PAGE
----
Re: Germanic vowel correspondences (was: Scots.)
|From:||Tristan McLeay <conlang@...>|
|Date:||Saturday, July 26, 2008, 1:09|
On 25/07/08 22:41:02, John Vertical wrote:
> On Mon, 21 Jul 2008 23:42:24 +1000, Tristan McLeay wrote:
> >Do you do something to words like "either" and "ceiling" or are you
> >declaring that "ei" is permitted to be ambiguous?
> Not thus far... "Either" is impossible to standardize anyway, and it
> seems to me
> that it's not entirely random what's going on elsewhere (eg . /eI/
> when final
> stressed, /i/ when final unstressed); but I've yet to settle on
> anything. The
> three wholly aberrant cases of <ea> = /eI/ are OTOH quick to do away,
> and I
> think <ei> conveys a conscious decision somewhat better than
> <ai>/<ay>, at
> least much better than the homograph-producing <a_e>. It's more
> from a phonetic viewpoint, too...
I don't think being accurate from a phonetic viewpoint is nearly as
important as being consistent. Everyone knows that "ai" spells your
/eI/. No-one really knows what "ei" spells and in general whatever the
guess is, it turns out wrong. Also, given the relationships between
words like nation:national it's clear that a long a is a variety of a,
and that's how everyone I know thinks of it.
> <ear> = /Er/ is a different case tho; here the status quo looks the
> least ugly
> to my eyes.
I suspect you're influenced too much by your native language and/or the
phonetic transcription. "-ear" is obviously ambiguous to the reader
when they can't tell which pronunciation of "tear" is intended, but not
that obviously ambiguous to the writer so they'll forget to clarify in
> BTW the point in all this respelling isn't as much creating a
> different standard
> as it is to braque ;) out of the idea that even when the system
> multiple spellings per pronunciation, only one may be accepted.
Heh --- I cop enough flak for spelling "color" that way and that's the
national standard in America and has a very long history of standard
use by various sources here in Australia. (Well, as much as anything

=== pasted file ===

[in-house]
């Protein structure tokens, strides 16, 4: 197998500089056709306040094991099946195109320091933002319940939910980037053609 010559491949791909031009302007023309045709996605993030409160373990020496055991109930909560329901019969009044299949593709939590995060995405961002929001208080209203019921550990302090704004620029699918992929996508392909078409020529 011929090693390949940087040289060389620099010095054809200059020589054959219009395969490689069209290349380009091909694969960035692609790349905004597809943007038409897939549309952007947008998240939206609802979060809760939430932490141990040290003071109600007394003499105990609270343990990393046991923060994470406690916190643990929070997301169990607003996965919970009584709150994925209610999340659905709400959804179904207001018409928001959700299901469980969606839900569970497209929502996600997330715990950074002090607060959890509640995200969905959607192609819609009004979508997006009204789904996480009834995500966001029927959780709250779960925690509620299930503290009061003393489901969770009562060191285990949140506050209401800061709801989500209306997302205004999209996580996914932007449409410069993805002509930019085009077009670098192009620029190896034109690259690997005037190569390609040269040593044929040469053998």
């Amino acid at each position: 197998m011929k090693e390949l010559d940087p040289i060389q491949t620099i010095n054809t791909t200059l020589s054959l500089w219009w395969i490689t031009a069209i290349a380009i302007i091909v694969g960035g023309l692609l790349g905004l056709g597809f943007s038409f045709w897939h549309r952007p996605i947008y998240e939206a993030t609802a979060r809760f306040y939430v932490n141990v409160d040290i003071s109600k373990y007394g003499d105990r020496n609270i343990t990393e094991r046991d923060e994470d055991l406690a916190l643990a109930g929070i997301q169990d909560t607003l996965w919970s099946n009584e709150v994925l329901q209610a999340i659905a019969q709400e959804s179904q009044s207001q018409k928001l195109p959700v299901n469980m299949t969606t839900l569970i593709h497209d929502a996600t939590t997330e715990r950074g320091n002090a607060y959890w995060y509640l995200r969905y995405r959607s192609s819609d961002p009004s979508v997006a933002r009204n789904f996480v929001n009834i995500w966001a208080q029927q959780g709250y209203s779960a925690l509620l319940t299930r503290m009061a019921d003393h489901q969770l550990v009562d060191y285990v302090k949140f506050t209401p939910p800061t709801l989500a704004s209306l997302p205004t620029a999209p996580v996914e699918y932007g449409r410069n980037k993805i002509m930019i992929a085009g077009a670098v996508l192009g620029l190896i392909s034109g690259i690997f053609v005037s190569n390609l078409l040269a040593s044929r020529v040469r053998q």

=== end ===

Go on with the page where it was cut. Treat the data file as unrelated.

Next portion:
can have a very long history in Australia ;)
> >Well ... okay so Australian English probably never had [au ai], it
> >has [a a:] (i.e. central qualities) and it doesn't have [A A:] (i.e.
> >back qualities). There is apparently evidence that from [@u @i] in
> >dialects the first target went straight down, whereas in others it
> >continued in the direction that makes the diphthong the greatest ...
> The nucleus height, or what AUsEng looks like today, are hardly
> relevant for
> this... but basically, you're trying to say that this kind of a
> SHOULD be
Well, not as the only option, but indeed as a preferred choice.
>Okay, I can think of one argument for that; when there are
> and front open vowels recognized, it will be possible to hear a
> difference in [au ai] (or [6u 6i], or whatever) that would not be
> there for [Au
> &i]... so they're prone to get interpreted as /&/+/u/ and /A/+/i/,
> rather than
> vice versa. Sound good so far? Examples of /au ai/ > /o: e:/ seem to
> be found
> mostly in languages with only /a/.
> So we have a hypothesis, but now, where else do they have languages
> distinguishing /& A/ (vowel harmony langs aside)? At least Persia and
> Tibet, I
> think... neither seems to have been home to any shifts of this sort
Well, we need non-front/back harmonic languages with /& A/ independent
of length and have at least one diphthong someone like /ai au/
(including high-assimilated varients like /&A/).
Incidentally, by "Tibet" what language do you mean? According to
Wikipedia Lhasa Tibetan has [i y u e 2 o E a] with [a] considered front
but possessing a significant allophone [V] or [@].
In any case, neither Persian nor Lhasa Tibetan have diphthongs
according to wp.
> >An unconditional u > y change is a pretty common one.
> ZBB's sound changes thred includes an example of unconditional o > i
> some Algonquian language, I suspect something similar there too BTW.
> >And just because Australia and North America aren't part of western
> >central Eurasia doesn't mean they can't've been influenced by speech
> >forms in that area as much as any language. Mandarin has /y/ and
> >accounts for a large proportion of the EFL speakers in Australia
> >(although the change probably predates them). Germans and
> >apparently made up a large proportion of immigrants to America in
> This is a point, too. How about we'll only call it weird if they then
> hang along
> for the next 200 years? ;)
Sure --- same place, same time, two hundred years hence? See you then!